"The phœnix?" I cried. "You have seen the phœnix?"

"In just this latitude," he answered, "but it was about nine o'clock in the evening and I remember that the new moon was setting behind the mountains when I happened to come on deck."

"And what was the phœnix like?" I asked.

"Really," he replied, "the bird was almost as Herodotus described her, of the make and size of the eagle, with a plumage partly red and partly golden. If we go by the point by noon, perhaps you may see her for yourself."

"Is she there still?" I asked, in wonder.

"Why not?" he returned. "All the game of this sort is carefully preserved and the law is off on phœnixes only once in a century. Why, if it were not for the keepers, there soon would not be a single griffin or dragon left, not a single sphinx, not a single chimæra. Even as it is, I am told they do not breed as freely now as when they could roam the whole world in safety. That is why the game laws are so rigorous. Indeed, I am informed and believe that it is not permitted to kill the were-wolves even when their howling, as they run at large at night, prevents all sleep. It is true, of course, that very few people care to remain in such a neighborhood."

"I should think not," I agreed. "And what manner of people are they who dare to live here?"

"Along the shore there are a few harpies," he answered; "and now and then I have seen a mermaid on the rocks combing her hair with a golden comb as she sang to herself."

"Harpies?" I repeated, in disgust. "Why not the sea-serpent also?"

"There was a sea-serpent which lived for years in that cove yonder," said the Captain, pointing to a pleasant bay on the starboard, "but I have not seen it lately. Unless I am in error, it had a pitched battle hereabouts with a kraken. I don't remember who got the better of the fight—but I haven't seen the snake since."

As I scanned the surface of the water to see if I might not detect some trace of one or another of these marvellous beasts of the sea, I remarked a bank of fog lying across our course.

"And what is this that we are coming to?" I inquired.

"That?" Captain Vanderdecken responded, indicating the misty outline straight before us. "That is Altruria—at least it is so down in the charts, but I have never set eyes on it actually. It belongs to Utopia, you know; and they say that, although it is now on the level of the earth, it used once to be a flying island—the same which was formerly known as Laputa, and which was first visited and described by Captain Lemuel Gulliver about the year 1727, or a little earlier."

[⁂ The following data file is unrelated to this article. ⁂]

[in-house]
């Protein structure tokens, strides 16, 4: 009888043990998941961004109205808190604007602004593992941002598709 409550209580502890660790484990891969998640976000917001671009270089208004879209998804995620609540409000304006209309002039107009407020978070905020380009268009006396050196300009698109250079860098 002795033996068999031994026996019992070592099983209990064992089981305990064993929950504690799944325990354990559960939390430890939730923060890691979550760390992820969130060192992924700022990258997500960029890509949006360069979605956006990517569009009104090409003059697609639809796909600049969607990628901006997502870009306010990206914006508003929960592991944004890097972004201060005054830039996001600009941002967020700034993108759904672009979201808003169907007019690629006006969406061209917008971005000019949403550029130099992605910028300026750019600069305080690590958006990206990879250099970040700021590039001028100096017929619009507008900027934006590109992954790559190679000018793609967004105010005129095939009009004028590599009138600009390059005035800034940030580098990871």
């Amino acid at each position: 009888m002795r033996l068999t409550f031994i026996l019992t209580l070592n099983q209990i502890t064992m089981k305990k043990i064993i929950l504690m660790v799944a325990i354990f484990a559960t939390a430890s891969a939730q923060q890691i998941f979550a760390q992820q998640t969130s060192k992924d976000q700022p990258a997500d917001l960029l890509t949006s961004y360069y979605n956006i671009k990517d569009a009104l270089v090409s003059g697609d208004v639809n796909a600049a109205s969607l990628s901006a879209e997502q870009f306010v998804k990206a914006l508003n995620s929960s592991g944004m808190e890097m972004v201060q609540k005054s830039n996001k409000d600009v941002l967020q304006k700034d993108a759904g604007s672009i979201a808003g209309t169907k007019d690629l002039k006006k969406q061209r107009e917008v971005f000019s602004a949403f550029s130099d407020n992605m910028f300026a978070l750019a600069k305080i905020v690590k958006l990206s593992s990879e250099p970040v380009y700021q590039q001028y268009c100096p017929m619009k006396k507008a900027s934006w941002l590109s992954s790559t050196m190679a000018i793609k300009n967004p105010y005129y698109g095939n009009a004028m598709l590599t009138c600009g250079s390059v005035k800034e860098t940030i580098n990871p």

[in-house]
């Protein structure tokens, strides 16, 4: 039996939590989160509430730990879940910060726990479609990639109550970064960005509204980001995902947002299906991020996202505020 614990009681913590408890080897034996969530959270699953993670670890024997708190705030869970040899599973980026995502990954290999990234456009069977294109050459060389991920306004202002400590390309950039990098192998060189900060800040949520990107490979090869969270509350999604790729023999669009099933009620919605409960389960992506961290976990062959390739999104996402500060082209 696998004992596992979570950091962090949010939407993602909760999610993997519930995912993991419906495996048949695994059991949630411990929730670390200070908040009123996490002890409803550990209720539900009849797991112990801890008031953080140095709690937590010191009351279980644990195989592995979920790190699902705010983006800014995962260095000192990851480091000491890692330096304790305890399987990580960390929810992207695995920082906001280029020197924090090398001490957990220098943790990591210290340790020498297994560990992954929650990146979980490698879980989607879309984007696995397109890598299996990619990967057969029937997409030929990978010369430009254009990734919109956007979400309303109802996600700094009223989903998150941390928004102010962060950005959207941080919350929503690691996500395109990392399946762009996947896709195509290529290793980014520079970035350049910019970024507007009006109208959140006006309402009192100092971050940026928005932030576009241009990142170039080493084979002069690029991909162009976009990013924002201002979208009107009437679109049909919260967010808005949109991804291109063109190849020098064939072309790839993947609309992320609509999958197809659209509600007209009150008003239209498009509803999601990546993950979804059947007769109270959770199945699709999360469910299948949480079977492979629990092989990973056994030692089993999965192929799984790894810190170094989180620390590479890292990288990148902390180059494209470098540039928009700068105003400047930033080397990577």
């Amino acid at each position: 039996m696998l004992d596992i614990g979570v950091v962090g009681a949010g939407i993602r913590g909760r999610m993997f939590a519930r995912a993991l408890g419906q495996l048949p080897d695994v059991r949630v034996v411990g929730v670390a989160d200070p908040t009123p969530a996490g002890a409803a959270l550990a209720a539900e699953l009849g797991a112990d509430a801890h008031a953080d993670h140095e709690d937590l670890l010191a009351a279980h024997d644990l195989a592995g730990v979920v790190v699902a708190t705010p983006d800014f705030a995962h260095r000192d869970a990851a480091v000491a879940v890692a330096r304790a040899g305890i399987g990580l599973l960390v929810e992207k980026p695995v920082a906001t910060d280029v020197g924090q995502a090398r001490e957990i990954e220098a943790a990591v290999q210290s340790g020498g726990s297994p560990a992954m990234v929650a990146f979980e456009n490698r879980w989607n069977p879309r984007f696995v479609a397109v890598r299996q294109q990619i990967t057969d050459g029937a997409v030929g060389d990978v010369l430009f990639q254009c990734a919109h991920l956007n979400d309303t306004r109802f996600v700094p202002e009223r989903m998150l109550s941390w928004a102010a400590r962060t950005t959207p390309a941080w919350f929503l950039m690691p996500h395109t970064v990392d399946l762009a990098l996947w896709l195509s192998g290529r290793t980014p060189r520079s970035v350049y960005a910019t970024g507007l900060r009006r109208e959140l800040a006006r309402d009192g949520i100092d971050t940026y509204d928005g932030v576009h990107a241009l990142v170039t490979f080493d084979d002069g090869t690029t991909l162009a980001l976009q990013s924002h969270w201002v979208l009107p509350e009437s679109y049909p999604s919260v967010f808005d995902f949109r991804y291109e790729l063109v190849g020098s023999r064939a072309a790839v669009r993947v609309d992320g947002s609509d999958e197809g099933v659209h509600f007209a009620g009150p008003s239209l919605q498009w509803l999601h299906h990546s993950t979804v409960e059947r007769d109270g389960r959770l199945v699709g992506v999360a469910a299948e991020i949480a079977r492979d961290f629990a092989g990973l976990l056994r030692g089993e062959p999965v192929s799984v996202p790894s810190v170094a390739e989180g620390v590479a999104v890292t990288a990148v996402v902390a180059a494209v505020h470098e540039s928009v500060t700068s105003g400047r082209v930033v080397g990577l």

"So that is Altruria," I said, trying in vain to see it more clearly. "There was an Altrurian in New York not long ago, but I had no chance of speech with him."

"They are pleasant folk, those Altrurians," said the Captain, "although rather given to boasting. And they have really little enough to brag about, after all. Their climate is execrable—I find it ever windy hereabouts, and when I get in sight of that bank of fog, I always look out for squalls. I don't know just what the population is now, but I doubt if it is growing. You see, people talk about moving there to live, but they are rarely in a hurry to do it, I notice. Nor are the manufactures of the Altrurians as many as they were said to be. Their chief export now is the famous Procrustean bed; although the old house of Damocles & Co. still does a good business in swords. Their tonnage is not what it used to be, and I'm told that they are issuing a good deal of paper money now to try and keep the balance of trade in their favor."

"Are there not many poets among the inhabitants of Altruria?" I asked.

"They are all poets and romancers of one kind or another," declared the Captain. "Come below again into the cabin, and I will show you some of their books."

The sky was now overcast and there was a chill wind blowing, so I was not at all loath to leave the deck, and to follow Vanderdecken down the steps into the cabin.

He took a thin volume from the table. "This," he said, "is one of their books—'News from Nowhere,' it is called."

He extended it towards me, and I held out my hand for it, but it slipped through my fingers. I started forward in a vain effort to seize it.

As I did so, the walls and the floor of the cabin seemed to melt away and to dissolve in air, and beyond them and taking their place were the walls and floor of my own house. Then suddenly the clock on the mantelpiece struck five, and I heard a bob-tail car rattling and clattering past the door on its way across town to Union Square, and thence to Greenwich Village, and so on down to the Hoboken Ferry.

Then I found myself on my own sofa, bending forward to pick up the volume of Cyrano de Bergerac, which lay on the carpet at my feet. I sat up erect and collected my thoughts as best I could after so strange a journey. And I wondered why it was that no one had ever prepared a primer of imaginary geography, giving to airy nothings a local habitation and a name, and accompanying it with an atlas of maps in the manner of the Carte du Pays de Tendre.